Struggles with Bonding...Making it Simple...

Chemical misconceptions

What am I doing to help kids achieve?

How do I know when they are there?

What is the evidence?

  I have always struggled teaching the concept of bonding. What is a chemical bond? Is it just covalent or ionic? What about hydrogen bonds? Are those real bonds or just attractive forces pretending to be bonds? If they are not official bonds, what do we call them? How about intermolecular forces? How are those different from salt crystals that attract to other salt crystals but are called ionic bonds? How about "electronegativity"? If there is a metal nonmetal compound but it is just shy of the "cut off" for the difference between polar covalent and ionic, what type of bond is it? Essentially, as I got confused over the years, this translated into confused students and rushing on to get to the next unit in an attempt to cut my losses.

  All of this started to change when I asked a simple question...."What is a definition of a chemical bond?" She suggested the following..."An electrostatic attractive force between substances." All of the sudden, this provided me a light at the end of the tunnel. With this one definition I was able to approach bonding from a different perspective than I have in the past. Essentially, the students and I tried to look at everything from the model of positive nucleus with negative electrons and how they are like magnets pulling or pushing on other electrostatic type substances around them. If it is a pull, we will call that a form of a bond. It did not matter if we are talking about covalent or ionic bonds between atoms, hydrogen bonding and dipole dipole forces between molecules. All of these involved one electrostatic force attracting to another. The key was to figure out the force on an atomic level and predict function on a large scale. Far easier said than done....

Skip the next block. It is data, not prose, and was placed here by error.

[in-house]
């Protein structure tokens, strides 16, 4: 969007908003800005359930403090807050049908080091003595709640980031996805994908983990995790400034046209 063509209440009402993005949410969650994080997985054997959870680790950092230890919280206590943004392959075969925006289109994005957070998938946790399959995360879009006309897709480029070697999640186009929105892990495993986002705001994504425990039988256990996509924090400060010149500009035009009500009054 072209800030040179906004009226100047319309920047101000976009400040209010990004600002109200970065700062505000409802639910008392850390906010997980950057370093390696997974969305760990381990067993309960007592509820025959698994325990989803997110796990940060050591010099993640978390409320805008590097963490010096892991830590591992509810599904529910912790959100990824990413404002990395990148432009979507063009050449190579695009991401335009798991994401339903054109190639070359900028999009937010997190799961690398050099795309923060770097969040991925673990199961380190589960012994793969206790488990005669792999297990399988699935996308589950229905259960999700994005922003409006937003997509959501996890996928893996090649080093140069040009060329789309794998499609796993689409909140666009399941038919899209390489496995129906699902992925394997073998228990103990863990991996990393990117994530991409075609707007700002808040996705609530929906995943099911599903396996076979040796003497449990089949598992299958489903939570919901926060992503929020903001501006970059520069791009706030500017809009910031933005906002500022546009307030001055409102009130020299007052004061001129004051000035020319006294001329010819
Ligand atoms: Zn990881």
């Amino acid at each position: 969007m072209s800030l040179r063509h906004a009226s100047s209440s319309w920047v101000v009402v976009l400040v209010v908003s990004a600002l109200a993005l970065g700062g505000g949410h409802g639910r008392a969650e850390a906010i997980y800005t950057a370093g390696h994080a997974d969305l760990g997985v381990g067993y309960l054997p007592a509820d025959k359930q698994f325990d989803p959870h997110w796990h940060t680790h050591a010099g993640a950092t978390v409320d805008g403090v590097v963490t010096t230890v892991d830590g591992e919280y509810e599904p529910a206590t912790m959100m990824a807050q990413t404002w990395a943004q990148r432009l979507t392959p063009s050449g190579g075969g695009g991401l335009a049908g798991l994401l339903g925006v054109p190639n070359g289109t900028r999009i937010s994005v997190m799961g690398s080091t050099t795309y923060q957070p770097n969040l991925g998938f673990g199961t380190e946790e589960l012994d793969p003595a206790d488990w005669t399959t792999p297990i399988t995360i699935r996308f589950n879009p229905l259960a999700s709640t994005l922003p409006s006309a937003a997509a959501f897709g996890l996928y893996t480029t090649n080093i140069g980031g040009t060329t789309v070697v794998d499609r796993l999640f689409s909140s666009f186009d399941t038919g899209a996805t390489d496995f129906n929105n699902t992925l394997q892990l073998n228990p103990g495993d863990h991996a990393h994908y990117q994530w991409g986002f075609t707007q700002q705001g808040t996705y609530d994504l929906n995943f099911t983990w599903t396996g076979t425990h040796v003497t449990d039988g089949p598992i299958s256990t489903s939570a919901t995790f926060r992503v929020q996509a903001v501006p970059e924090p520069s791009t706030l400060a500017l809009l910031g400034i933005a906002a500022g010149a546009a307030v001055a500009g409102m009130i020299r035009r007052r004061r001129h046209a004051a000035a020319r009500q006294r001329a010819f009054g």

A huge help was a book by Keith Taber from the Royal Society of Chemistry. There are two volumes, Volume 2 is a nice set of exercises that can be used as both formative and or sumative assessments with students. We started out with a formative assessment activity called "Ionic and Bonding" from Volume 2. It was a nice way to see where students were at with bonding. It was simple to check and we went over many of the questions in class. The same questions can and were used again at the end of the unit as some summative assessment questions. The other activity from the book that was used was called "Spot the Bonding". Students had to look at a drawing and decide which type of bonding was present. Was it metallic, ionic, covalent, dipole dipole, hydrogen bonding? This came after doing work and labs on ionic, covalent, hydrogen bonding and intermolecular forces.

  How did the students do? If I were to just look at the test score at the end, fair but not great. If I look at the summative assessment at the beginning and compare it to the similar questions at the end, they made huge improvements. I learned from my own experience that the idea of bonding for me and my students is involved, difficult and will take repeated work to nail down. The great part about looking at bonding as electrostatic attractive forces is that it will be relatively easy to refer back to in almost every other content topic we cover. Chemistry and life is sometimes about a process and persistance....maybe it is the same for teaching as well...